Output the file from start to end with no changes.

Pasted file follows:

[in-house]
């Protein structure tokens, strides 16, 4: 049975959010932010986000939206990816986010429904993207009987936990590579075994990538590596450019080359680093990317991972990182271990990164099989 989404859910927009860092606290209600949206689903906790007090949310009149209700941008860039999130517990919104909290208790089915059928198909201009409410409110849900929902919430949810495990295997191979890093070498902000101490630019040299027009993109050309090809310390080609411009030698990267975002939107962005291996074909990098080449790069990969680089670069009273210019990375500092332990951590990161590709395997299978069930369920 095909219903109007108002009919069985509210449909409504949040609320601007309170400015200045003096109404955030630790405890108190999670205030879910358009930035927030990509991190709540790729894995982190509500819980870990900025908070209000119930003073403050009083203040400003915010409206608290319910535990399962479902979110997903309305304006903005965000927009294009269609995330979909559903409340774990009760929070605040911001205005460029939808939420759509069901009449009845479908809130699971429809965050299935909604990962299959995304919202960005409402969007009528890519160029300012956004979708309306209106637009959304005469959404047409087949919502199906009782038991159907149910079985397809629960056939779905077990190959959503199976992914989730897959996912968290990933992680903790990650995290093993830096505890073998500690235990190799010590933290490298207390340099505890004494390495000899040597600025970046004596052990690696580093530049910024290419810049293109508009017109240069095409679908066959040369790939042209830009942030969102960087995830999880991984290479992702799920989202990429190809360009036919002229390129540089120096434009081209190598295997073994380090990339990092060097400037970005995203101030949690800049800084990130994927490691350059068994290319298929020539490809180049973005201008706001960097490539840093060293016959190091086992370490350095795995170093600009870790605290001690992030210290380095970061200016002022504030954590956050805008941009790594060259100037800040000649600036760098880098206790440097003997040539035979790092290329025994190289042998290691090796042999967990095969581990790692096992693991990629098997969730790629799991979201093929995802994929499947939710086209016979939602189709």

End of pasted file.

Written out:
[in-house]
């Protein structure tokens, strides 16, 4: 049975959010932010986000939206990816986010429904993207009987936990590579075994990538590596450019080359680093990317991972990182271990990164099989 989404859910927009860092606290209600949206689903906790007090949310009149209700941008860039999130517990919104909290208790089915059928198909201009409410409110849900929902919430949810495990295997191979890093070498902000101490630019040299027009993109050309090809310390080609411009030698990267975002939107962005291996074909990098080449790069990969680089670069009273210019990375500092332990951590990161590709395997299978069930369920 095909219903109007108002009919069985509210449909409504949040609320601007309170400015200045003096109404955030630790405890108190999670205030879910358009930035927030990509991190709540790729894995982190509500819980870990900025908070209000119930003073403050009083203040400003915010409206608290319910535990399962479902979110997903309305304006903005965000927009294009269609995330979909559903409340774990009760929070605040911001205005460029939808939420759509069901009449009845479908809130699971429809965050299935909604990962299959995304919202960005409402969007009528890519160029300012956004979708309306209106637009959304005469959404047409087949919502199906009782038991159907149910079985397809629960056939779905077990190959959503199976992914989730897959996912968290990933992680903790990650995290093993830096505890073998500690235990190799010590933290490298207390340099505890004494390495000899040597600025970046004596052990690696580093530049910024290419810049293109508009017109240069095409679908066959040369790939042209830009942030969102960087995830999880991984290479992702799920989202990429190809360009036919002229390129540089120096434009081209190598295997073994380090990339990092060097400037970005995203101030949690800049800084990130994927490691350059068994290319298929020539490809180049973005201008706001960097490539840093060293016959190091086992370490350095795995170093600009870790605290001690992030210290380095970061200016002022504030954590956050805008941009790594060259100037800040000649600036760098880098206790440097003997040539035979790092290329025994190289042998290691090796042999967990095969581990790692096992693991990629098997969730790629799991979201093929995802994929499947939710086209016979939602189709």